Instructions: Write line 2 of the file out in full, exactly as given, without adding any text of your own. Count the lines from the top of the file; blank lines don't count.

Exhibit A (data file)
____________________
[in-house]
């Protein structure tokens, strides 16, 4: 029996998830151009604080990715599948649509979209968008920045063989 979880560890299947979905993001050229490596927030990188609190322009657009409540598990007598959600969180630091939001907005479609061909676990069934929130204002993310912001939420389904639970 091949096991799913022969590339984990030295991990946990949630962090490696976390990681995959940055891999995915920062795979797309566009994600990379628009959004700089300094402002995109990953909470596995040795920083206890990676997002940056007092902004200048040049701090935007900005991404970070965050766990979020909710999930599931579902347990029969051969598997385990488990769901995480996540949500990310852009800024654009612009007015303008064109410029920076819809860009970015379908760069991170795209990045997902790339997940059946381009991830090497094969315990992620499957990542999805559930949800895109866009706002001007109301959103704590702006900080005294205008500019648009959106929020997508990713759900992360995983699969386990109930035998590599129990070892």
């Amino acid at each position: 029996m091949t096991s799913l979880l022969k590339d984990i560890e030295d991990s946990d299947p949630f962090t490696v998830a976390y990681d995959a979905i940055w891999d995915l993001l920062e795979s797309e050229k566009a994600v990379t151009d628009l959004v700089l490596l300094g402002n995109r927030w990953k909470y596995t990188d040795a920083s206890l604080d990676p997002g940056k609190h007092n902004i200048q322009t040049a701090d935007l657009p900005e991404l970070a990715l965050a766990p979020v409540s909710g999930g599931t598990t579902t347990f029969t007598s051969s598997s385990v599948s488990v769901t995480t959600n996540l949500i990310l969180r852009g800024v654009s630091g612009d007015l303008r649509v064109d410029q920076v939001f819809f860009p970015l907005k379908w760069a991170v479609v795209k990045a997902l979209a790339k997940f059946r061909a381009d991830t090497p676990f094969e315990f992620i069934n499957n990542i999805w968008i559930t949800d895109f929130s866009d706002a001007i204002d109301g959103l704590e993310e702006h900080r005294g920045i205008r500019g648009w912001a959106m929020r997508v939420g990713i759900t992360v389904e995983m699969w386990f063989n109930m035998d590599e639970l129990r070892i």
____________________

């Protein structure tokens, strides 16, 4: 029996998830151009604080990715599948649509979209968008920045063989 979880560890299947979905993001050229490596927030990188609190322009657009409540598990007598959600969180630091939001907005479609061909676990069934929130204002993310912001939420389904639970 091949096991799913022969590339984990030295991990946990949630962090490696976390990681995959940055891999995915920062795979797309566009994600990379628009959004700089300094402002995109990953909470596995040795920083206890990676997002940056007092902004200048040049701090935007900005991404970070965050766990979020909710999930599931579902347990029969051969598997385990488990769901995480996540949500990310852009800024654009612009007015303008064109410029920076819809860009970015379908760069991170795209990045997902790339997940059946381009991830090497094969315990992620499957990542999805559930949800895109866009706002001007109301959103704590702006900080005294205008500019648009959106929020997508990713759900992360995983699969386990109930035998590599129990070892």